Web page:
Three extra things:

Walt Jr’s reappearance reminded me of this.

The Hoover MaxExtract 60 PressurePro Carpet Deep Cleaner is getting some interesting reviews on Amazon.

Charlie Brooker talks to Vincent Gilligan at the Edinburgh Book Festival.

Jesse and Walter take a hard look at the "concerned father" complex. Image: AMC.

Philip Maughan is a freelance writer in Berlin and a former Assistant Editor at the New Statesman.

Ben Whishaw as Hamlet by Derry Moore, 2004 © Derry Moore
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The art of coming out: how the National Portrait Gallery depicts the big reveal

Portraits of gay celebrities, politicians and sports stars line the walls in a new exhibition called Speak Its Name!, marking 50 years of advances in gay rights.

I have a million questions for the doctor friend I’ve brought with me to the National Portrait Gallery. A million questions that, if I really think about it, boil down to: “Why were the Tudors so godforsakenly ugly?”

Inbreeding? Lead makeup? An all-peacock diet?

I don’t know why I assume she’ll know. She’s a neonatologist, not a historian. But I’m desperate for some of the science behind why these 500-year-old royals look, if these imposing paintings of them are anything to go by, like the sorts of creatures that – having spent millennia in pitch black caves – have evolved into off-white, scrotal blobs.

My friend talks about the importance of clean drinking water and the invention of hygiene. We move onto an extremely highbrow game I’ve invented, where – in rooms lined with paintings of bug-eyed, raw sausage-skinned men – we have to choose which one we’d bang. The fact we’re both gay women lends us a certain amount of objectivity, I think.


Alexander McQueen and Isabella Blow by David LaChapelle, 1996 © David LaChapelle Courtesy Fred Torres Collaborations

Our gayness, weirdly, is also the reason we’re at the gallery in the first place. We’re here to see the NPG’s Speak its Name! display; photographic portraits of a selection of out-and-proud celebrities, accompanied by inspirational quotes about coming out as gay or bi. The kind of thing irritating people share on Facebook as a substitute for having an opinion.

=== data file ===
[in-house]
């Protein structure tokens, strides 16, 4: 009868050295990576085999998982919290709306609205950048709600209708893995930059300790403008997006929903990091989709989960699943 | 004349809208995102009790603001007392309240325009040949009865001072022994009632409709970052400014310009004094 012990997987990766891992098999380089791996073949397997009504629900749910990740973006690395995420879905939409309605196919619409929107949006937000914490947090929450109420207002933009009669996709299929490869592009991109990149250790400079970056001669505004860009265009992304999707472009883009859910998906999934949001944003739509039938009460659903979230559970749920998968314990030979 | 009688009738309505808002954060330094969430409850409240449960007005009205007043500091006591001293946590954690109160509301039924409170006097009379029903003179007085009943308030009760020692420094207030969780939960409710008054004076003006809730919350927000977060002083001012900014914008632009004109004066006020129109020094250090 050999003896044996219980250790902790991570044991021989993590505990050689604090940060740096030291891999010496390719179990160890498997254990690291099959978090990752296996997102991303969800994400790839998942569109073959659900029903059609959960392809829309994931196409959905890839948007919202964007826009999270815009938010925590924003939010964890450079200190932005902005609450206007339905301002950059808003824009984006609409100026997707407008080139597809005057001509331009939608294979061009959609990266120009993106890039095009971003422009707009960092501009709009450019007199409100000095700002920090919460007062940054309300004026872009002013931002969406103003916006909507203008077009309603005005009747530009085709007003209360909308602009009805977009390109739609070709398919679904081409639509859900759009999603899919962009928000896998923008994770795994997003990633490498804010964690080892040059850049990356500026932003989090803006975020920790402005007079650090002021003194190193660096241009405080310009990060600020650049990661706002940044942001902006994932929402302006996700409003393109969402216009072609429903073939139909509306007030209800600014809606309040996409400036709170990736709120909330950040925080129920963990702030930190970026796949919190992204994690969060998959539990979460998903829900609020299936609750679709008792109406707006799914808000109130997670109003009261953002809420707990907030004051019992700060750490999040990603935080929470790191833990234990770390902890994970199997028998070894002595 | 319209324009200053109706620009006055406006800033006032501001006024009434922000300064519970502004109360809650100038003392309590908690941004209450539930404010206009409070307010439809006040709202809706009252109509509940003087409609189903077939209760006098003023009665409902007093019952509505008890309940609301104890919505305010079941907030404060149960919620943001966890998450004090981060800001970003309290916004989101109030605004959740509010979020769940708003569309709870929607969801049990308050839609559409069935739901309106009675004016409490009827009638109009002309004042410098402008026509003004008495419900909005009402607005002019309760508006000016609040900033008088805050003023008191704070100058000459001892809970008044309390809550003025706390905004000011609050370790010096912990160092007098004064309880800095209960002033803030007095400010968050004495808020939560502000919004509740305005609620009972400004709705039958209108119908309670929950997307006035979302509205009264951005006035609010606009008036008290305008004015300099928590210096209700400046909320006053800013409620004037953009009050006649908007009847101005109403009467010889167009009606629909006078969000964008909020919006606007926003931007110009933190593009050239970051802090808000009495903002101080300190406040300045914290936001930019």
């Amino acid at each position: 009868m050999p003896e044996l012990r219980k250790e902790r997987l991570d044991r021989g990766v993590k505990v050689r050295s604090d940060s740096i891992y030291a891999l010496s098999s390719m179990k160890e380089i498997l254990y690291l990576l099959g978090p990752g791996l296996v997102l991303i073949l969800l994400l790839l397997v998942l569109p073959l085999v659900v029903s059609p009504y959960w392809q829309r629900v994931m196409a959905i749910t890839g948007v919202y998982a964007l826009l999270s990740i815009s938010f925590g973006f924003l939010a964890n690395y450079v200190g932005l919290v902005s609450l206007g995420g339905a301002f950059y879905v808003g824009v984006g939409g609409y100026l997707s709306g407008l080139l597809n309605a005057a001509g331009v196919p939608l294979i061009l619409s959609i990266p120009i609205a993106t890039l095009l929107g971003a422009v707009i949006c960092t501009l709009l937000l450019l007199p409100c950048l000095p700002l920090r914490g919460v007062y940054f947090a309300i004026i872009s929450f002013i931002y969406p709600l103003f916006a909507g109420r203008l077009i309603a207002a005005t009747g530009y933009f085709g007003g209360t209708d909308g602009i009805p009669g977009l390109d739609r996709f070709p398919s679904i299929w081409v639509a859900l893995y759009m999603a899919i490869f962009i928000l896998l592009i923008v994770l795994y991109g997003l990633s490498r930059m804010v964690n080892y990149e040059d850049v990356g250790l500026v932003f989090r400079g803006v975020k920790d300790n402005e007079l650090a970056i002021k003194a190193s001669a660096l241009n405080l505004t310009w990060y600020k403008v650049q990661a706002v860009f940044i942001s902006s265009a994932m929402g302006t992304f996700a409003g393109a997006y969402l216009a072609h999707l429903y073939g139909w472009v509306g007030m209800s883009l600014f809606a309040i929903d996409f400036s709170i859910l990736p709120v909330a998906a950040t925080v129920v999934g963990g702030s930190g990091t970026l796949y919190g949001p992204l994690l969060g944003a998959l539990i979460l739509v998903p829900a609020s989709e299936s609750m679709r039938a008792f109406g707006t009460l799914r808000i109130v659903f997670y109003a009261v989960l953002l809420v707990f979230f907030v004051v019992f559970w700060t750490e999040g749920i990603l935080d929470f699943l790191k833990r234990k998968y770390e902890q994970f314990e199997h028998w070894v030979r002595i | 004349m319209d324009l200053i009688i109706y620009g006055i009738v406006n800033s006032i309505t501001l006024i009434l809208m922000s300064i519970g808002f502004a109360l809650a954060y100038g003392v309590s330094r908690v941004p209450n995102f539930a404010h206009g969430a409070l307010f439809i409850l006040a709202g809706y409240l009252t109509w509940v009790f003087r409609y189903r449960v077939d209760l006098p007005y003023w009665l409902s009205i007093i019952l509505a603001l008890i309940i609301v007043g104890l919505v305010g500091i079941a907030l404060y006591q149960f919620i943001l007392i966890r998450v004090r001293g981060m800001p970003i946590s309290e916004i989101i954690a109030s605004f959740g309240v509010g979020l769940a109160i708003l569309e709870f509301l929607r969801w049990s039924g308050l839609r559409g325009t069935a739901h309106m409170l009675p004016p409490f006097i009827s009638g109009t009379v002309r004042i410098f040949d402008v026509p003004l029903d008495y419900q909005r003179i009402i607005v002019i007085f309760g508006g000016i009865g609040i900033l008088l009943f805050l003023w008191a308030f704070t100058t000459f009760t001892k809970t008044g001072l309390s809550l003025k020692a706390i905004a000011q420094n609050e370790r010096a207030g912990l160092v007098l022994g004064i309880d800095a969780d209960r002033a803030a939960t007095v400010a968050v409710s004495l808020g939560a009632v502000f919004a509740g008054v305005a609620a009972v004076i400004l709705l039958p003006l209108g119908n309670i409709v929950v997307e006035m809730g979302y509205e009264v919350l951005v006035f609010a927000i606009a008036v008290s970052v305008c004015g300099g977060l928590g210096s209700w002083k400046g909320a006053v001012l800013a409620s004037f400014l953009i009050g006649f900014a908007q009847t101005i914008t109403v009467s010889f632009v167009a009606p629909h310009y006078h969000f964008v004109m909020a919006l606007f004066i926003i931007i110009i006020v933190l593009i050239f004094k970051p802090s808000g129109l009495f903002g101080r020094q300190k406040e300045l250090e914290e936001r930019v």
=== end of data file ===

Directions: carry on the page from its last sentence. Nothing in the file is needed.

Managing to tear ourselves away from walls and walls of TILFs (Tudors I’d… you know the rest), we arrive at the recently more Angela Eagle-ish part of the gallery. Eagle, the second ever British MP to come out as lesbian, occupies a wall in the NPG, along with Will Young, Tom Daley, Jackie Kay, Ben Whishaw, Saffron Burrows and Alexander McQueen.

Speak its Name!, referring to what was described by Oscar Wilde’s lover Lord Alfred Douglas as “the love that dare not speak its name”, commemorates 50 years (in 2017) since the partial decriminalisation of male homosexuality in England and Wales.

“Exhibition” is maybe a grandiose term for a little queer wall in an old building full, for the most part, of paintings of probably bigoted straight white guys who are turning like skeletal rotisserie chickens in their graves at the thought of their portraits inhabiting the same space as known homosexual diver Tom Daley.


Tom Daley By Bettina von Zwehl, 2010 © Bettina von Zwehl

When you’re gay, or LBTQ, you make little pilgrimages to “exhibitions” like this. You probably don’t expect anything mind-blowing or world-changing, but you appreciate the effort. Unless you’re one of those “fuck The Establishment and literally everything to do with it” queers. In which case, fair. Don’t come to this exhibition. You’ll hate it. But you probably know that already.

But I think I like having Tudors and known homosexuals in the same hallowed space. Of course, Angela Eagle et al aren’t the NPG’s first queer inhabitants. Being non-hetero, you see, isn’t a modern invention. From David Hockney to Radclyffe Hall, the NPG’s collection is not entirely devoid of Gay. But sometimes context is important. Albeit one rather tiny wall dedicated to the bravery of coming out is – I hate to say it – sort of heart-warming.


Angela Eagle by Victoria Carew Hunt, 1998 © Victoria Carew Hunt / National Portrait Gallery, London

Plus, look at Eagle up there on the “yay for gay” wall. All smiley like that whole “running for Labour leader and getting called a treacherous dyke by zealots” thing never happened.

I can’t say I feel particularly inspired. The quotes are mostly the usual “coming out was scary”-type fare, which people like me have read, lived and continue to live almost every day. This is all quite mundane to queers, but you can pretty much guarantee that some straight visitors to the NPG will be scandalised by Speak its Name! And I guess that’s the whole point.

Eleanor Margolis is a freelance journalist, whose "Lez Miserable" column appears weekly on the New Statesman website.